The CBO Released Its Analysis of the Senate Tax Bill

Bad news for people who aren’t already rich.

Bill Clark/CQ Roll Call/Newscom via ZUMA

Last night, the nonpartisan Congressional Budget Office released its analysis of the Senate tax bill. The report concludes that the GOP’s tax bill is bad for the poor from the get-go and ends up eventually raising taxes on the middle class too. Per the Washington Post:

By 2019, Americans earning less than $30,000 a year would be worse off under the Senate bill, CBO found. By 2021, Americans earning $40,000 or less would be net losers, and by 2027, most people earning less than $75,000 a year would be worse off. On the flip side, millionaires and those earning $100,000 to $500,000 would be big beneficiaries, according to the CBO’s calculations. 

The main reason the poor get hit so hard in the Senate GOP bill is because the poor would receive less government aid for health care.

The Senate Republican tax bill eliminates the requirement that almost all Americans purchase health insurance or else pay a penalty. The CBO has calculated that health insurance premiums would rise if this bill becomes law, leading 4 million Americans to lose health insurance by 2019 and 13 million to lose insurance by 2027.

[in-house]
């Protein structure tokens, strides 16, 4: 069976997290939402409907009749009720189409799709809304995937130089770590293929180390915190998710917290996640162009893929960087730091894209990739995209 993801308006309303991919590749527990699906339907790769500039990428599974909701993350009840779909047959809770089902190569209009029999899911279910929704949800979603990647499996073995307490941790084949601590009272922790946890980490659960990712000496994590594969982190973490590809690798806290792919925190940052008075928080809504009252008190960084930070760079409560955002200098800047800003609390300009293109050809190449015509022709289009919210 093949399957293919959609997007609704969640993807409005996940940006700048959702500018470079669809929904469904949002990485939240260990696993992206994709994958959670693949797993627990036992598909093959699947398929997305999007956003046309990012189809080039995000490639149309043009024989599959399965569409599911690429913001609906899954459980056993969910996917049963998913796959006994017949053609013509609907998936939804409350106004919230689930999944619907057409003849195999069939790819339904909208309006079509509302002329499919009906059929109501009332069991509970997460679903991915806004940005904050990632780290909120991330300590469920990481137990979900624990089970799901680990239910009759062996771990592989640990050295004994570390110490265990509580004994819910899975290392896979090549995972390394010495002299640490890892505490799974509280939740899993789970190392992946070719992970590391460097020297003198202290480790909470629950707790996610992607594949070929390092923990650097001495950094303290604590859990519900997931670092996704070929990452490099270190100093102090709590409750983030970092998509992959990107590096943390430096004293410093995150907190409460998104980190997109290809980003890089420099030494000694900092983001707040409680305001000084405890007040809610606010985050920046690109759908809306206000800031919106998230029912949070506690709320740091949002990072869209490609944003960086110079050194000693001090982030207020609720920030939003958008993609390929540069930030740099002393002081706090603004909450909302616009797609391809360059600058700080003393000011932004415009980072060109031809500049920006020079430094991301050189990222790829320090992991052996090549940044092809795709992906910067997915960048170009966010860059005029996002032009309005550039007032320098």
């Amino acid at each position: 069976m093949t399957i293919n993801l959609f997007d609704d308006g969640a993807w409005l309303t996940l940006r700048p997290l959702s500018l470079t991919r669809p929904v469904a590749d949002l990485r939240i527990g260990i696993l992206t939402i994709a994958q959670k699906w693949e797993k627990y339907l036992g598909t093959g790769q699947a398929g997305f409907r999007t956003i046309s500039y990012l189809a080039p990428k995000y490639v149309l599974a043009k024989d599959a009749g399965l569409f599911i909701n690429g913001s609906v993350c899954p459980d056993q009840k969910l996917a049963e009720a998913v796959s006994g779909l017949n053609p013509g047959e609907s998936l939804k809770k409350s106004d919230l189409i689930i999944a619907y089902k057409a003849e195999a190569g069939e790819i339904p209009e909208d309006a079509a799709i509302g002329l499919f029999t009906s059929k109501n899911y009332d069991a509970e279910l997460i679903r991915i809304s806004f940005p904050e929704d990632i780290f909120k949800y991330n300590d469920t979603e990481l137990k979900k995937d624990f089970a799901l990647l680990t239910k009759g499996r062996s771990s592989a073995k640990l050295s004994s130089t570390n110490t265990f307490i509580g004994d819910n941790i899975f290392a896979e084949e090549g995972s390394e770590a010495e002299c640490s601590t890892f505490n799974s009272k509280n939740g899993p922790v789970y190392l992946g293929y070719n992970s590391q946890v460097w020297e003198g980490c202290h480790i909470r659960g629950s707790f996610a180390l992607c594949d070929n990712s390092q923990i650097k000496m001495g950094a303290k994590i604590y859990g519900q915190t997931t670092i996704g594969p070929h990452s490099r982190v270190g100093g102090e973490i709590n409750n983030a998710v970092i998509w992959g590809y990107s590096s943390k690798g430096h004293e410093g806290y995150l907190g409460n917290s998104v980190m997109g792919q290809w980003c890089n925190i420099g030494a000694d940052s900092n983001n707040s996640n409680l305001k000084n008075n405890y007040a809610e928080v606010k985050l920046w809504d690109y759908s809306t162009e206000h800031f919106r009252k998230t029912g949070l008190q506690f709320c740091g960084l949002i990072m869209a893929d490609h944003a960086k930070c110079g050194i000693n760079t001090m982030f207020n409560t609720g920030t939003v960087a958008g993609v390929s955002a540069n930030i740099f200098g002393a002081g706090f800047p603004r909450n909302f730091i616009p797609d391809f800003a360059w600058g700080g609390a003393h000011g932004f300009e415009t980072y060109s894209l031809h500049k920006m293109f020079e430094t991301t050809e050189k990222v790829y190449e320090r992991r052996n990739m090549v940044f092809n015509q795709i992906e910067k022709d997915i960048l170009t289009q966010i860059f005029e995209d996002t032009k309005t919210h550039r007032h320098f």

As Kevin Drum notes, this will hurt Trump’s supporters the hardest: “It’s yet another way that Donald Trump is screwing the very people who put him in office. Most of these folks don’t seem to realize it, though. They’ll either blame Democrats or else shrug and figure that at least Trump hates the same people they do.”

If you analyze the effects of the bill without the individual mandate repeal, then all income brackets get a tax cut through 2026, according to the Joint Committee On Taxation. But the bill, as currently written, does in fact repeal the individual mandate.

The CBO also found that the bill would add $1.4 trillion to the debt.

Read the report in full below:

Fact:

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  • Ben Dreyfuss is Mother Jones' editorial director for growth and strategy. He's done some other stuff, too. You can email him at bdreyfuss@motherjones.com. But you don't have to. But you can. But you really don't have to.